“But the moment it speaks to probably connects more for people in show business than any other walk of life, and show biz people are the ones that vote… so it’s not a long shot for Nightmare Alley to be the best picture winner.”
I saw Guillermo del Toro‘s new movie in black and white. I knew that this option existed but the decision to see it presented this way was not on purpose, but I’m glad I did. Nightmare Alley, written by Guillermo del Toro and Kim Morgan, feels like it belongs in the past, that it would be most impactful for audiences members coming out of the Great Depression and WWII. A Hitchcockian or Wellesian tragedy, played out in front of a carnival backdrop. While maybe quieter and less flashy than Shape of Water, I think I enjoyed this tale more. Maybe it’s because there’s less “buy-in” of the world on my part, carnival shows require less suspension of disbelief than a world with a fish man in it.
More than likely, I relate more to this story, than with del Toro’s most previous works, is because this is a story of a man trying to fake his way into wealth and fame.
One of the most prevalent aspects of the American life is the idea that we live in the “Gig Economy”, that most people are bouncing around from one job to another, with the understanding that those gigs won’t last forever. Comparisons with late 30s Depression is pretty easy to see. I would add that we are living, or will live, in the “Content Economy” as well. That the mojority of business, marketing, and even personal life decisions are being shaped with the understanding that what we do needs to be on social media, tweaked to take advantage of algorithms. Whether these are active choices or not, the drive for content shapes everything. People just want to watch a show. Whether you’re in the audience, behind the curtain, or in the cage on stage, the show is going to happen.
I think that’s what Nightmare Alley speaks to most. The idea that people, in order to get ahead, have to contorted their beliefs, values, and self, to get more attention. That the attention both fuels our economy and our self worth. How much are you willing to debase yourself for attention, how much of yourself are you willing to expose?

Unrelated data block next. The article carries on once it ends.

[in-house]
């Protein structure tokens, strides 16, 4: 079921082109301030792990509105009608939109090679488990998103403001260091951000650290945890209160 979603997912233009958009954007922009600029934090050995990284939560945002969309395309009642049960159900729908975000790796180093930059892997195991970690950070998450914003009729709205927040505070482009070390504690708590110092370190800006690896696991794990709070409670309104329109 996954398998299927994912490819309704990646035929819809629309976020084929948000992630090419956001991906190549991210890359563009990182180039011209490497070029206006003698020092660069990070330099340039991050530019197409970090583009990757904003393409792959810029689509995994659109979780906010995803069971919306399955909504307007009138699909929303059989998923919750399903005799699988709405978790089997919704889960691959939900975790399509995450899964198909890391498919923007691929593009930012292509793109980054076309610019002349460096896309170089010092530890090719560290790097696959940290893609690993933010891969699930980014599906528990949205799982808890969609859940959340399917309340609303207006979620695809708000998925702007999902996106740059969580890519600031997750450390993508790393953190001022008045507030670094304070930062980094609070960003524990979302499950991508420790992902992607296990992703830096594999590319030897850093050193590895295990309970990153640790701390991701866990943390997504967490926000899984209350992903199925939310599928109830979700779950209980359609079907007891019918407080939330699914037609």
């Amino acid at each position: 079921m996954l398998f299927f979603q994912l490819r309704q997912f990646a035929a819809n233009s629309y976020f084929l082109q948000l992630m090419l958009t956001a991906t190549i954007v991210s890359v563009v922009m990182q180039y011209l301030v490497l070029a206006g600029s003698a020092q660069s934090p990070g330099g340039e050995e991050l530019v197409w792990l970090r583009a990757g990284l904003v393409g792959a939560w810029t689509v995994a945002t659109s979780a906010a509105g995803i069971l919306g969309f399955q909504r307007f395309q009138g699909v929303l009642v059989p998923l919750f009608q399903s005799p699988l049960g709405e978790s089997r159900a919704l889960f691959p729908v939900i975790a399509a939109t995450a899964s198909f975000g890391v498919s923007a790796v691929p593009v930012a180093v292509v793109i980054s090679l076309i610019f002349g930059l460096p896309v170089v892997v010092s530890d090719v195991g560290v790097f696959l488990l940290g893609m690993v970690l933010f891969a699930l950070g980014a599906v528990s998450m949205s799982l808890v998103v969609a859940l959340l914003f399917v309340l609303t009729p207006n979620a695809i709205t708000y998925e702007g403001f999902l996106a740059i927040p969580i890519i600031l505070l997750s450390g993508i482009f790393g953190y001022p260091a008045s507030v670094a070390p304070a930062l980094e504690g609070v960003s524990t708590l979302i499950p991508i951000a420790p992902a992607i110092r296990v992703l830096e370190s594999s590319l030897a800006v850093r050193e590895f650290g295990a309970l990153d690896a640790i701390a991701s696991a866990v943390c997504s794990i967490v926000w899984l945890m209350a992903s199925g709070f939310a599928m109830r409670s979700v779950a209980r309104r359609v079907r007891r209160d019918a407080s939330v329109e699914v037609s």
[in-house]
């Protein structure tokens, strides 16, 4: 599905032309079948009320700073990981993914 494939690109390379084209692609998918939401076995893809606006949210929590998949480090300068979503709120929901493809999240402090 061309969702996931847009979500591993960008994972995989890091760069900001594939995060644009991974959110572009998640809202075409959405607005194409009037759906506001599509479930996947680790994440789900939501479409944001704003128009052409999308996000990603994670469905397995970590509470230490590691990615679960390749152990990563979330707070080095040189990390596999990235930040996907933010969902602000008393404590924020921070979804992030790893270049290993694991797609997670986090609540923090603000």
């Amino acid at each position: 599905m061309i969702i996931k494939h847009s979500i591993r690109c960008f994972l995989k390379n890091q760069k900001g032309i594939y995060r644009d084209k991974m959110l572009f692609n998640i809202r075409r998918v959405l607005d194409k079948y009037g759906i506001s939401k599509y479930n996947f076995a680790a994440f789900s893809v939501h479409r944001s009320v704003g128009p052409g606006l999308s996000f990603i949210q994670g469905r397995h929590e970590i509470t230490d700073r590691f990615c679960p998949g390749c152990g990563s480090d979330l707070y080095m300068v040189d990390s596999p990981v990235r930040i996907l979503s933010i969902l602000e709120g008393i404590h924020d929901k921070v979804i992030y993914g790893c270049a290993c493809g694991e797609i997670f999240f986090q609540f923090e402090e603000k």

For Bradley Cooper, he is willing to go all the way down. From general lying to murder to pretending to raising the dead, literally playing God. It’s an old and simple tragedy. Man wants more, and is willing to do more to get it. What “it” is becomes more greedy and self obsessive, and “do” becomes more and more cynical. We’re told what will happen to people like Bradley Cooper, but yet the ending still got me. His demise gives you schadenfreude. The movie, to me, loses its uniqueness once it moves from the carnival to the big city. Trying to be more interesting than the people that work in the carnival ended up being too tall of an order. The movie does exchange the circus backdrop for the most craven cons Bradley Cooper tires to pull off. So the show still does on, but in a more boring setting.
The supporting cast is superb, from Rooney Mara, playing the love interest that is too good for Cooper. To Ron Perlman, a Step Brothers reunion with Richard Jenkins and Mary Steenburgen. Plus Cate Blanchett and Toni Collette! I’m even missing some actors, but you get the point. The bench is deep in this movie.
Oscars like to reward honesty, performances and productions that “go for it”, and pieces that speak to…a moment, even if it’s not your moment. No one really gets “lost” in their performance and this film is truthful, but is all about the con. But the moment it speaks to probably connects more for people in show business than any other walk of life, and show biz people are the ones that vote… so it’s not a long shot for Nightmare Alley to be the best picture winner.
Nightmare Alley is in theaters now or stream it on HBO Max.